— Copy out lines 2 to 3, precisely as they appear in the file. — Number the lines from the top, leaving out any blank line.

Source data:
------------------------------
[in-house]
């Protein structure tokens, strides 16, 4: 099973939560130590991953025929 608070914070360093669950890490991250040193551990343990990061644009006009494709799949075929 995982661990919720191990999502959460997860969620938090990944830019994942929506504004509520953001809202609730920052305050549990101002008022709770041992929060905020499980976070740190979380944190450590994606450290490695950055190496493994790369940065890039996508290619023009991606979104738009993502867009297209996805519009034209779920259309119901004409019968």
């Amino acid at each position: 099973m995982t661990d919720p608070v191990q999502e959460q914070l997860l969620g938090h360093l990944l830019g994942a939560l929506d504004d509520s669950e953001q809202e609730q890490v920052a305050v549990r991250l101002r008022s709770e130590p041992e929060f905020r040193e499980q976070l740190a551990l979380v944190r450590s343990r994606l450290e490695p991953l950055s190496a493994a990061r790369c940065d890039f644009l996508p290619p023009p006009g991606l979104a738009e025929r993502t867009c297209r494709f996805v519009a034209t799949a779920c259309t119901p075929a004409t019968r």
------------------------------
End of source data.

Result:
């Protein structure tokens, strides 16, 4: 099973939560130590991953025929 608070914070360093669950890490991250040193551990343990990061644009006009494709799949075929 995982661990919720191990999502959460997860969620938090990944830019994942929506504004509520953001809202609730920052305050549990101002008022709770041992929060905020499980976070740190979380944190450590994606450290490695950055190496493994790369940065890039996508290619023009991606979104738009993502867009297209996805519009034209779920259309119901004409019968």
């Amino acid at each position: 099973m995982t661990d919720p608070v191990q999502e959460q914070l997860l969620g938090h360093l990944l830019g994942a939560l929506d504004d509520s669950e953001q809202e609730q890490v920052a305050v549990r991250l101002r008022s709770e130590p041992e929060f905020r040193e499980q976070l740190a551990l979380v944190r450590s343990r994606l450290e490695p991953l950055s190496a493994a990061r790369c940065d890039f644009l996508p290619p023009p006009g991606l979104a738009e025929r993502t867009c297209r494709f996805v519009a034209t799949a779920c259309t119901p075929a004409t019968r």